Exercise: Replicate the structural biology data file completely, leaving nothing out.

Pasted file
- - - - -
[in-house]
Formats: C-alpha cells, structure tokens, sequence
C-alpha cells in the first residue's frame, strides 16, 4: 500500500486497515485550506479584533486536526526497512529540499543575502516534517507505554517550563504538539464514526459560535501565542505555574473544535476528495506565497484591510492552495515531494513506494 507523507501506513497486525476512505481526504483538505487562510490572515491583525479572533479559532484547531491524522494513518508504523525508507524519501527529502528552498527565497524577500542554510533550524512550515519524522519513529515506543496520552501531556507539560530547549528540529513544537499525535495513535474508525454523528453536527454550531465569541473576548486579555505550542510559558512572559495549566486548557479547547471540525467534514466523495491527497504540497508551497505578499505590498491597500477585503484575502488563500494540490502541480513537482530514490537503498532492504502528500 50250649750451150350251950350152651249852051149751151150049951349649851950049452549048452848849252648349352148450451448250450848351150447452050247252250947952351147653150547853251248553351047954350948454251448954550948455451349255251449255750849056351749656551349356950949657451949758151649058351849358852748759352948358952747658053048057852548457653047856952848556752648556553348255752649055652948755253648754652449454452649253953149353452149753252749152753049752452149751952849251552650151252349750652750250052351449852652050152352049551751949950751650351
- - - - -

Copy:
[in-house]
Formats: C-alpha cells, structure tokens, sequence
C-alpha cells in the first residue's frame, strides 16, 4: 500500500486497515485550506479584533486536526526497512529540499543575502516534517507505554517550563504538539464514526459560535501565542505555574473544535476528495506565497484591510492552495515531494513506494 507523507501506513497486525476512505481526504483538505487562510490572515491583525479572533479559532484547531491524522494513518508504523525508507524519501527529502528552498527565497524577500542554510533550524512550515519524522519513529515506543496520552501531556507539560530547549528540529513544537499525535495513535474508525454523528453536527454550531465569541473576548486579555505550542510559558512572559495549566486548557479547547471540525467534514466523495491527497504540497508551497505578499505590498491597500477585503484575502488563500494540490502541480513537482530514490537503498532492504502528500 50250649750451150350251950350152651249852051149751151150049951349649851950049452549048452848849252648349352148450451448250450848351150447452050247252250947952351147653150547853251248553351047954350948454251448954550948455451349255251449255750849056351749656551349356950949657451949758151649058351849358852748759352948358952747658053048057852548457653047856952848556752648556553348255752649055652948755253648754652449454452649253953149353452149753252749152753049752452149751952849251552650151252349750652750250052351449852652050152352049551751949950751650351